Money for nothing
Things haven’t turned out exactly as planned for Viacom. When Sumner Redstone cleaved his media empire a decade ago, it was primarily to liberate the faster-growing owner of MTV and Nickelodeon from the sleepier CBS broadcast network. Ten years hence, Viacom’s shares have barely budged while those of CBS have nearly doubled.
With a current market capitalization of about $17 billion, Viacom has bought back nearly $21 billion of stock since it started trading on Jan. 3, 2006. It hasn’t exactly found value. Viacom paid an average price of $52.06, according to annual reports, more than one-quarter higher than where the shares closed 2015.
Even after Viacom unexpectedly started paying a dividend in 2010, it has been unable to keep up with peers. The total shareholder return clocks in at just 11 percent over the decade, or about 1 percent annualized, compared to 129 percent for CBS and Time Warner’s 136 percent.
As Chief Executive Philippe Dauman engineered the finances, following a pervasive buyback trend across corporate America, the TV landscape started changing dramatically. Viacom suffered. “Jersey Shore” scored MTV’s highest ratings ever with an average 8 million viewers per episode in 2011. None of its shows since then has captured the zeitgeist similarly.
Kids network Nickelodeon has been a problem child. MoffettNathanson analysts reckon it lost more than a quarter of its most important audience during the 11-month period ending July 2015. Shows like “Paw Patrol” suggest the start of a turnaround, but there’s much work to be done. Comedy Central, meanwhile, is trying to rebuild after recently losing a collection of stars including Stephen Colbert and Jon Stewart.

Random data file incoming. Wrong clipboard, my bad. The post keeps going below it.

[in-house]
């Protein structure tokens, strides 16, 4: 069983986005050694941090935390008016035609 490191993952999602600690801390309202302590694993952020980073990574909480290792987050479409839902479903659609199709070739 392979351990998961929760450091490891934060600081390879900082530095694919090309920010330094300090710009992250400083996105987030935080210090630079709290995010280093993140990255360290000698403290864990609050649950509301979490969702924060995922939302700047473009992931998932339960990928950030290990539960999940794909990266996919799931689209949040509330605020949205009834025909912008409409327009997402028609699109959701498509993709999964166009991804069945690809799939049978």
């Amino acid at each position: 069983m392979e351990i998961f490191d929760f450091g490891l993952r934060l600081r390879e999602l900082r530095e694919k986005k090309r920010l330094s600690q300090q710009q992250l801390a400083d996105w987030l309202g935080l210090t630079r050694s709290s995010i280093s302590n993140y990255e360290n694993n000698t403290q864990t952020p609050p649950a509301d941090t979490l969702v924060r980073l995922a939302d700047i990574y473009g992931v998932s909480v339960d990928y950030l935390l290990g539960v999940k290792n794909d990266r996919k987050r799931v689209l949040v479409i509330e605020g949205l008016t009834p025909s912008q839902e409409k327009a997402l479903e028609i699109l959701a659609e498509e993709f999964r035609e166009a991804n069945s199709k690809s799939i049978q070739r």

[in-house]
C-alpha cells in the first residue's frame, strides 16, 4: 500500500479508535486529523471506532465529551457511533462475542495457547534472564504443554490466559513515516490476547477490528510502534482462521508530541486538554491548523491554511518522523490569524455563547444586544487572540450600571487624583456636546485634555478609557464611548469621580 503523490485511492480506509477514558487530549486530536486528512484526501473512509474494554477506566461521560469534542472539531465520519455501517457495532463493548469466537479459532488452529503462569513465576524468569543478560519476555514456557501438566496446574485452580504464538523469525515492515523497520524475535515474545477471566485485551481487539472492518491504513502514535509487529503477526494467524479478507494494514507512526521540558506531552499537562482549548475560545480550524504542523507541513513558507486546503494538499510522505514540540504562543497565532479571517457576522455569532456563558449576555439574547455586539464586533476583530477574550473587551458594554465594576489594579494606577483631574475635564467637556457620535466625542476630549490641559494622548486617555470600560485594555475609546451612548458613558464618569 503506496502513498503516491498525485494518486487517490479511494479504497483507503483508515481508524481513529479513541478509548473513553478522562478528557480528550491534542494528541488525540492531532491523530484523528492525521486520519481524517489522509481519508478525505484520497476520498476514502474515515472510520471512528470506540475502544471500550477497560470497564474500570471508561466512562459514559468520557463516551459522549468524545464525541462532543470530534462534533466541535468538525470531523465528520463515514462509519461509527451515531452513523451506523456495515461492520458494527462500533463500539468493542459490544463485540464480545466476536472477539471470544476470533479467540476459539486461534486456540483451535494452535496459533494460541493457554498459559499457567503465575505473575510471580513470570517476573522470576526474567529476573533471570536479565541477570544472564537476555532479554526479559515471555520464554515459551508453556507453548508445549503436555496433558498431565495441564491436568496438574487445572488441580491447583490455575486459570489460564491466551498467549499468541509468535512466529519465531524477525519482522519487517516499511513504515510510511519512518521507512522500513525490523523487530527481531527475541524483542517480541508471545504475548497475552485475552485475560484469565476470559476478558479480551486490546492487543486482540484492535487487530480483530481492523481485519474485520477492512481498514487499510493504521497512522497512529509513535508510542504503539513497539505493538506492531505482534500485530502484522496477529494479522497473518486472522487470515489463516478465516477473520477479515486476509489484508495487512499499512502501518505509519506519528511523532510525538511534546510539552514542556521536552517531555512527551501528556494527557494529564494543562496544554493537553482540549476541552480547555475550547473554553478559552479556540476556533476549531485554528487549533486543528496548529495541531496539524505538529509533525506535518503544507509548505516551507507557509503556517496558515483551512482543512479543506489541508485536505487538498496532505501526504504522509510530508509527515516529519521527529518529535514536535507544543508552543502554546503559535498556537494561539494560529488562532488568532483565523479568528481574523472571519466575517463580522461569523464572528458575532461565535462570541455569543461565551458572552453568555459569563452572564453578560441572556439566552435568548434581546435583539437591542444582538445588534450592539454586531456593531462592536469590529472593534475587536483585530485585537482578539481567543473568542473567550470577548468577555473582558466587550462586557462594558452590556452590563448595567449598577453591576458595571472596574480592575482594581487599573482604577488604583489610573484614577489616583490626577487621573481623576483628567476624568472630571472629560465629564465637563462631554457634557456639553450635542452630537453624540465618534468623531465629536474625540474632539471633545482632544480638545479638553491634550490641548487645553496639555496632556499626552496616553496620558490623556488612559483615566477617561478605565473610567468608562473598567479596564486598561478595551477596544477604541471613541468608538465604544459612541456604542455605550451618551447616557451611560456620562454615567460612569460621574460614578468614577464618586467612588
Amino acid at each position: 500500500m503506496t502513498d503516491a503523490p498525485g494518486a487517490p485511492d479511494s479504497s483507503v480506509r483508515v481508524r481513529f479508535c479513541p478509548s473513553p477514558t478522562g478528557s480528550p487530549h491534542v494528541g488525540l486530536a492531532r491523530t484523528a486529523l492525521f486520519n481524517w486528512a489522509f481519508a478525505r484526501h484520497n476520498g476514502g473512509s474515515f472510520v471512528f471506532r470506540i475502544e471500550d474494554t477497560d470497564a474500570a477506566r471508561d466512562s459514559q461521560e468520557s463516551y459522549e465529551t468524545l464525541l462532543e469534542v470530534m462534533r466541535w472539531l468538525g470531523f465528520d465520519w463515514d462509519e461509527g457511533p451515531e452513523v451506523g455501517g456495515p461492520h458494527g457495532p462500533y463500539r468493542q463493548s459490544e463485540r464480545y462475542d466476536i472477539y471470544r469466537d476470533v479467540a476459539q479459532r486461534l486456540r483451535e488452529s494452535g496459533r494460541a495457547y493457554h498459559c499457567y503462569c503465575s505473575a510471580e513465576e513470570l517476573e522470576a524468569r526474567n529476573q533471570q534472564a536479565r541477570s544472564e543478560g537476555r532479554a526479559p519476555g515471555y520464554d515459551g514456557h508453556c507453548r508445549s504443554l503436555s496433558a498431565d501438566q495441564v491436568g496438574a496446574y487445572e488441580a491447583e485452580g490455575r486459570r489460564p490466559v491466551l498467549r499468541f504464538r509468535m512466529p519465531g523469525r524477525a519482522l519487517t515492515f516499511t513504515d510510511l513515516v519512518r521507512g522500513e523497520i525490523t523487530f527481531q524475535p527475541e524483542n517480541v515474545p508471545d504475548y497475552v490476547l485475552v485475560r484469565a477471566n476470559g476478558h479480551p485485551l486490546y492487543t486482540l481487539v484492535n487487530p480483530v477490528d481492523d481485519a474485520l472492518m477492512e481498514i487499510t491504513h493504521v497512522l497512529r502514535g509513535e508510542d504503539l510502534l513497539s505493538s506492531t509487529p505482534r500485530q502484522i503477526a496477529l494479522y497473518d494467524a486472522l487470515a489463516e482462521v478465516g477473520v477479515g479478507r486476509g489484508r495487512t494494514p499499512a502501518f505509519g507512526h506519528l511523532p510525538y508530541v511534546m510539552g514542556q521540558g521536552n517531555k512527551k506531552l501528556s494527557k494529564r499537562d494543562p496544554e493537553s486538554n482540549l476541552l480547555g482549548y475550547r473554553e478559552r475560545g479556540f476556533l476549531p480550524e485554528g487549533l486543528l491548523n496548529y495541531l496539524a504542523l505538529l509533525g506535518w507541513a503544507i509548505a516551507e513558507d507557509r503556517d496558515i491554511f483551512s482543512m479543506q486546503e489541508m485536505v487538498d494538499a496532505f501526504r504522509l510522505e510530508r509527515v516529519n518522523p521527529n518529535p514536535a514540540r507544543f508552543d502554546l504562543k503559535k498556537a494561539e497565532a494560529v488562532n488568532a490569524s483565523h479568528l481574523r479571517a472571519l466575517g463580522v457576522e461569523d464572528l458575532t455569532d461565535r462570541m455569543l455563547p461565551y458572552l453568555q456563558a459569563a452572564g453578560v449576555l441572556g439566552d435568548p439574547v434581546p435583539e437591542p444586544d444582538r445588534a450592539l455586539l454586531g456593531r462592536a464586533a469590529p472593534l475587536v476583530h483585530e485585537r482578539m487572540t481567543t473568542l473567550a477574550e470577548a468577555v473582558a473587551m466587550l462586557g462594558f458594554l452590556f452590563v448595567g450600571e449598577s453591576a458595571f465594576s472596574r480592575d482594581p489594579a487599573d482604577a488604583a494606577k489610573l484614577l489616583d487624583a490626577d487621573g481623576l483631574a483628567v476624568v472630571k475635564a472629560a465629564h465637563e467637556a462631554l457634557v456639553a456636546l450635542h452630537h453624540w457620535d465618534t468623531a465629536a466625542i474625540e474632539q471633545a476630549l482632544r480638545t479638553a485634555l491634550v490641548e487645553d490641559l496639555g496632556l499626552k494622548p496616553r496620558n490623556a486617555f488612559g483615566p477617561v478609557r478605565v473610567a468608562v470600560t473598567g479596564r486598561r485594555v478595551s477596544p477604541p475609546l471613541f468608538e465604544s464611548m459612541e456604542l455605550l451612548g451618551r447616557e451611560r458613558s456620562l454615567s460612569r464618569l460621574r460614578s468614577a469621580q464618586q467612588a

Dauman, Redstone’s legally minded right-hand man, holds extra and uncommon responsibilities for a CEO. It recently came out in court documents that he will serve as Redstone’s proxy if the ailing 92-year-old can’t make his own healthcare decisions. Dauman, who took the helm at Viacom in September 2006, is also a trustee for Redstone’s business interests.
The broadcasting business is only getting tougher. Netflix and Amazon are spending heavily on original programs as a golden age of TV makes competition for viewers increasingly cutthroat, even as Viacom invests some $3 billion a year in its shows. To compete will take decidedly more creativity than Dauman has applied to the balance sheet.